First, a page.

Hitler’s Nazi Troops Were Hooked on Meth

A German tank crossing the Aisne River in France, 1940. The Atlantic

As soon as Pervitin was developed, the Nazis knew it was the perfect drug for the military. Not only did it give soldiers energy and keep them awake, but it also made them happy. Soldiers given the drug could march for days without feeling tired at all. The tests showed some side effects, but not enough to stop the German army from giving Pervitin to soldiers during the invasion of Poland in 1939.

The invasion of Poland and the drug were a success. It made German soldiers feel invincible for a time and the army ordered 35 million tablets to prepare for the move on France. There are some who claim that without Pervitin, the German march on France would not have been nearly as successful or may have failed altogether. The German advance on France took more ground in four days than Germany took in the entirety of World War I. They were able to march through the mountains without stopping, which caught the French off-guard.

Without the drugs, the Army High Command believed attacking France through the Ardennes was impossible. When the German army stopped to rest in the mountains, the Allies would simply retreat and regroup at the bottom of the mountain and leave the Germans stranded. But with a special prescription handed out to Army doctors, there was never any need for the Germans to rest and therefore they never got stranded in the mountains and the Allies were never given time to retreat, according to author Norman Ohler.

Army doctors advised soldiers to take one pill a day and two at night. If needed, the men could take another one or two tablets a few hours later if they still felt fatigued. It was a dangerous prescription that may have earned a victory in France, but it got many of the men hooked on the drug. Some would even write home throughout the war asking their family to get them Pervitin and send it to them.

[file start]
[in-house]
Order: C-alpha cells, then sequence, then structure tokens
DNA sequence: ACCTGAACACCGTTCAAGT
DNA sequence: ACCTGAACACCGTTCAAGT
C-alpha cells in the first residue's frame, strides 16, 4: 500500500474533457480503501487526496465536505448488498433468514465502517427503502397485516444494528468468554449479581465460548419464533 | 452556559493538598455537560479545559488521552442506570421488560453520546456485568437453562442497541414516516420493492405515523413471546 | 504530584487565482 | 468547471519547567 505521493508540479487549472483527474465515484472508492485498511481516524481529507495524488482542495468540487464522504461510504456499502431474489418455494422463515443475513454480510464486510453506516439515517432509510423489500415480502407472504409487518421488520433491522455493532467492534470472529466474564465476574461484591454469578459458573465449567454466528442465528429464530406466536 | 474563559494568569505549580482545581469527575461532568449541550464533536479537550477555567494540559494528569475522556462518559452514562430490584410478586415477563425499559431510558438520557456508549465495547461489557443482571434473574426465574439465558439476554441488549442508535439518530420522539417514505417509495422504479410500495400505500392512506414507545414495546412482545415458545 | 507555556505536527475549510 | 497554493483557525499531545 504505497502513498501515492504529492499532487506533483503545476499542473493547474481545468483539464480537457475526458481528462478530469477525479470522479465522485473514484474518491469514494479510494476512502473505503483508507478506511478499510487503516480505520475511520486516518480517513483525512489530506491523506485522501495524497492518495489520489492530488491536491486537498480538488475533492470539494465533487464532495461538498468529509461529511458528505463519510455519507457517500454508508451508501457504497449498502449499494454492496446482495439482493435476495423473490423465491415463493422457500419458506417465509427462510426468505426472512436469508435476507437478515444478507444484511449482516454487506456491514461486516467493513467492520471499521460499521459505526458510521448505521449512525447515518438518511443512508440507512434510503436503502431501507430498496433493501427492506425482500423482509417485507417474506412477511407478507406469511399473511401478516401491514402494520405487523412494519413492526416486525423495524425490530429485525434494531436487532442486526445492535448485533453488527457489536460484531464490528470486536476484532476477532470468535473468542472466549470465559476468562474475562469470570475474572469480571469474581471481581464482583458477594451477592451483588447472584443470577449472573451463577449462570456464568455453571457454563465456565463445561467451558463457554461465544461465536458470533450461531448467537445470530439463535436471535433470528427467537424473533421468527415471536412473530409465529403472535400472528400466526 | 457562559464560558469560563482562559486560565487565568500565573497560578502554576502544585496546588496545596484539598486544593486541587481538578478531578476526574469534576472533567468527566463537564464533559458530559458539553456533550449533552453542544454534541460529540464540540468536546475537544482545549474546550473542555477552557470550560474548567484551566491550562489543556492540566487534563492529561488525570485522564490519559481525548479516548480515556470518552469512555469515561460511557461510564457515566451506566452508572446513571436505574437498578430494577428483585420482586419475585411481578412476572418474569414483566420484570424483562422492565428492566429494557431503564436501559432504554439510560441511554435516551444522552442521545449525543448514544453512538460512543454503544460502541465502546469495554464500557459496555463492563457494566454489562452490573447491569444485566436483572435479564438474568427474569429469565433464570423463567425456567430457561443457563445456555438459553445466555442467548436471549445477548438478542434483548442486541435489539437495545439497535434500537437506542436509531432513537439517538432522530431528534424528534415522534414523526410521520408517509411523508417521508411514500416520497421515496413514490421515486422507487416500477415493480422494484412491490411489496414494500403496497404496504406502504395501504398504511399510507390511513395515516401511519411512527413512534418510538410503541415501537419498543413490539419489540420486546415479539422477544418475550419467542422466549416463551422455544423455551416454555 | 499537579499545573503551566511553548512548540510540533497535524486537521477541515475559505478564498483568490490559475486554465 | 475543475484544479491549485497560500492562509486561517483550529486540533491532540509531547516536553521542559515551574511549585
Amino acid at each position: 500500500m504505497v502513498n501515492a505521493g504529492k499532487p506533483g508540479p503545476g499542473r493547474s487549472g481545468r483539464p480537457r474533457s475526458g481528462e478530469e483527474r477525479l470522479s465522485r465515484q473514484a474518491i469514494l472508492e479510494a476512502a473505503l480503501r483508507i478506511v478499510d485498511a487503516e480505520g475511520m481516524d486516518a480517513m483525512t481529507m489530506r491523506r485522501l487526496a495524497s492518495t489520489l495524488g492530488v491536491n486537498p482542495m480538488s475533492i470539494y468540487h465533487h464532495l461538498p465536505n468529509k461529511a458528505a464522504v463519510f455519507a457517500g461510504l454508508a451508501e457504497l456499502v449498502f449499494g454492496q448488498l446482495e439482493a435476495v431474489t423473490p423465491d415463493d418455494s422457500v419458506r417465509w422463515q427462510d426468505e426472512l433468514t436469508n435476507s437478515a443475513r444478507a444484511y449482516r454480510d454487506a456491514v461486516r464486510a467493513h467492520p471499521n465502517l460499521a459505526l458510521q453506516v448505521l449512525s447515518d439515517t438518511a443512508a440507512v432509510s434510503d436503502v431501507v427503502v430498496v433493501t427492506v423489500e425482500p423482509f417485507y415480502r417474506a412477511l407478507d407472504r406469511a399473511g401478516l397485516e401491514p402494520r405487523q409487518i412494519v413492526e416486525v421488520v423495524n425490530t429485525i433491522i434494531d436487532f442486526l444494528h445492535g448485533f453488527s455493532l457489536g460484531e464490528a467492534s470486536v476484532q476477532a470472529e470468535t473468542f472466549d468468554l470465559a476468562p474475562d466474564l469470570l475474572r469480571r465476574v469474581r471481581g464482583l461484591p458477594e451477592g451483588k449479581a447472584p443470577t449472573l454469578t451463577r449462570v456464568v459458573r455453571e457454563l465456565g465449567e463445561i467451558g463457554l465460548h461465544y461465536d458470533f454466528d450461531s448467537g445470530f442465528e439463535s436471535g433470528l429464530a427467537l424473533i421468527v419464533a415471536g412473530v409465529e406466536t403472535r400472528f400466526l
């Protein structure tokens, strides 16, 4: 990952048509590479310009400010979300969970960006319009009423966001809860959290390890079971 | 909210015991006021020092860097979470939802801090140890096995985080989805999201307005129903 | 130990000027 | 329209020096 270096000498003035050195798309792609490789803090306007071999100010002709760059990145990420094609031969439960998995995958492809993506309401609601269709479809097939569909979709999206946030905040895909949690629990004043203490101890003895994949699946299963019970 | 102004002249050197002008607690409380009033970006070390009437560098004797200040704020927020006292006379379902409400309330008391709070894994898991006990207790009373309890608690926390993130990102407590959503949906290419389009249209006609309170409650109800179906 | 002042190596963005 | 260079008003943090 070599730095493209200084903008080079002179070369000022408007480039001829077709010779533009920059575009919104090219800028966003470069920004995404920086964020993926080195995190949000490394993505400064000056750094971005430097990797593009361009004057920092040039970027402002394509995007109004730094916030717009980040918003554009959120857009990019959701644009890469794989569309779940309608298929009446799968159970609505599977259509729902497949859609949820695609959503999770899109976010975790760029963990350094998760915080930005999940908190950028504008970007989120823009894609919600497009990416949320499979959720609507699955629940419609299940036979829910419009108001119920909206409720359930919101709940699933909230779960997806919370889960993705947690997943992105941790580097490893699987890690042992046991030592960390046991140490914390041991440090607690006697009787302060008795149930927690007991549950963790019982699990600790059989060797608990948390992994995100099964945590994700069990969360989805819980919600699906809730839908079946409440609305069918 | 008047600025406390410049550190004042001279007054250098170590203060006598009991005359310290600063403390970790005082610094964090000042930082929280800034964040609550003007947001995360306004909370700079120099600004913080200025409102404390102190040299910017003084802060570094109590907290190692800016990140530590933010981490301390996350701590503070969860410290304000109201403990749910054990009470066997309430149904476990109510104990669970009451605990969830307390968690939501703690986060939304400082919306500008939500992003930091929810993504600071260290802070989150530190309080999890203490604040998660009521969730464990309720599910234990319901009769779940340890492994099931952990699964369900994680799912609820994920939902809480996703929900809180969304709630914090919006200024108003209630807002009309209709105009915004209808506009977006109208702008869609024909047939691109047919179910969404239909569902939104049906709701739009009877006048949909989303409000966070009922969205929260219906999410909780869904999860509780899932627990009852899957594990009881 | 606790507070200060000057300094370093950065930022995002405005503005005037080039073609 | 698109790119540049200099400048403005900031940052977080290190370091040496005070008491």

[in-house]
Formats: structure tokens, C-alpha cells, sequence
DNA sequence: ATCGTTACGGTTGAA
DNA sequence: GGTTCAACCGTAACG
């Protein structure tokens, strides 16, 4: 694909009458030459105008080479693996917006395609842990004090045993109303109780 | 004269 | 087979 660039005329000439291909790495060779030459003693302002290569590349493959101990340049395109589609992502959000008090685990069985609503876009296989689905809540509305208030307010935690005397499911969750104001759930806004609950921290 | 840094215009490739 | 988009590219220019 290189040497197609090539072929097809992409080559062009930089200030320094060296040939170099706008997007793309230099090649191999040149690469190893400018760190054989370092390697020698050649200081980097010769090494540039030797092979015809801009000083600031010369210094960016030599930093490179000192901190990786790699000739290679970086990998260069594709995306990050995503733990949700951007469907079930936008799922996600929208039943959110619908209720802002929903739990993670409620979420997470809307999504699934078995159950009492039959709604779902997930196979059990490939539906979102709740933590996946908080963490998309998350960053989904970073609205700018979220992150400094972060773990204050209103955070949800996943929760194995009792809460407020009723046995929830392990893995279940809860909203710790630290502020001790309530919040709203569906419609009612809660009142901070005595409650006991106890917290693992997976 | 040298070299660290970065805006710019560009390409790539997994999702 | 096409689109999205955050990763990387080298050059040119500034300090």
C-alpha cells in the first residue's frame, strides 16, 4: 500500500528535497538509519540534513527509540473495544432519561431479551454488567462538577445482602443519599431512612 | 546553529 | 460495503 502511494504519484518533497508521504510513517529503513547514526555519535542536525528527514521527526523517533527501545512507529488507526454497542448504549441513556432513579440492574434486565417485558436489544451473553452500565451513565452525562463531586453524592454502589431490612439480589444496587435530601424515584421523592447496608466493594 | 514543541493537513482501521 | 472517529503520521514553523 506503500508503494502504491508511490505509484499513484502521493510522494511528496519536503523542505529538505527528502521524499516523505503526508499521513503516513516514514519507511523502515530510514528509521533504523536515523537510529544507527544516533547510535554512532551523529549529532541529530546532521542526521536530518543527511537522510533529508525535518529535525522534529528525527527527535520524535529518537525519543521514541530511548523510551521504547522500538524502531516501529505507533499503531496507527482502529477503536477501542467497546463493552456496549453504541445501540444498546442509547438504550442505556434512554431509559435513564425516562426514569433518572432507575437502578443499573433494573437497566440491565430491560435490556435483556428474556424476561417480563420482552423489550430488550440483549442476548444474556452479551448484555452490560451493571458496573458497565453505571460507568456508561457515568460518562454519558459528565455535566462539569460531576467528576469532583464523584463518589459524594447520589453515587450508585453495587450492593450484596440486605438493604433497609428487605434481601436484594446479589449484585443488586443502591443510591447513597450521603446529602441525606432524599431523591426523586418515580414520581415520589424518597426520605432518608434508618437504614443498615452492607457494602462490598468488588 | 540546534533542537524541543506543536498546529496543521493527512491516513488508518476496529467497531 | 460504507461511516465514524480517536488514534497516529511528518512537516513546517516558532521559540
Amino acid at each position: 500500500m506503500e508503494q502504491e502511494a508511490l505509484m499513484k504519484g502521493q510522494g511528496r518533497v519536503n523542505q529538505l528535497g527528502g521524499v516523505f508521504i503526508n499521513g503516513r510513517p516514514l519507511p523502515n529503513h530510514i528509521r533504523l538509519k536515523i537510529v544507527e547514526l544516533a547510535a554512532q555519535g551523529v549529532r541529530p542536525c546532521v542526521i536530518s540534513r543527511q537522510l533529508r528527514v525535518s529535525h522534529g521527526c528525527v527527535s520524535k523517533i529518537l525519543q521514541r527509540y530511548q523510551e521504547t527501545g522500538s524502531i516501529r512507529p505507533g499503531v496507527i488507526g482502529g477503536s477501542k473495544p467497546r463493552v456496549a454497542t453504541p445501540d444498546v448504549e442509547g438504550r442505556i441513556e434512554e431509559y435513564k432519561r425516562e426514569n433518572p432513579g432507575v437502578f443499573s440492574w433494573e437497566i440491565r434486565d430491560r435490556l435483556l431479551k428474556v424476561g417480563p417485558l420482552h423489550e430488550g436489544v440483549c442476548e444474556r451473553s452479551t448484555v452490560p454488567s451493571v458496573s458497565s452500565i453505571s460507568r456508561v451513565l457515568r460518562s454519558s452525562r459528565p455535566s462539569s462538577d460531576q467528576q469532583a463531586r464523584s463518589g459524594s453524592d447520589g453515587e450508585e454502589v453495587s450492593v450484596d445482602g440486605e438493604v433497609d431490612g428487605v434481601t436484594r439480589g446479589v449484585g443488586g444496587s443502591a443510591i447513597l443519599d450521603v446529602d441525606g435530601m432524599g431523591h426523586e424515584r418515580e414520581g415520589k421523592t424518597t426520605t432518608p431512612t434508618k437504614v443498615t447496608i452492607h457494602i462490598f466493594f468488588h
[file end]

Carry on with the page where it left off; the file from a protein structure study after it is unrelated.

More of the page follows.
The British saw the effect of the new wonder drug and thought to try it out for themselves. Unlike the Germans, they were not willing to accept the side effects. While it would keep a pilot or soldier up and functioning for days in the short term, in the long term it hampered decision-making skills, concentration, and it made the men agitated and aggressive. Many German soldiers died of heart failure or committed suicide from a psychotic episode after being kept awake for days. Some became addicted and then suffered debilitating withdrawal symptoms. Despite the negative effects and the overuse of the drug in World War II, Pervitin continued to be used by the military until 1970s in West Germany and the 1980s in East Germany.

Hitler himself, who touted having a clean body and not consuming any harmful substances, was also said to have been addicted to the drug. German citizens believed that Hitler was the epitome of health and was a strict vegetarian. But according to records of his personal physician, Hitler was directly injected with meth so often that he was assuredly addicted by the end of World War II.

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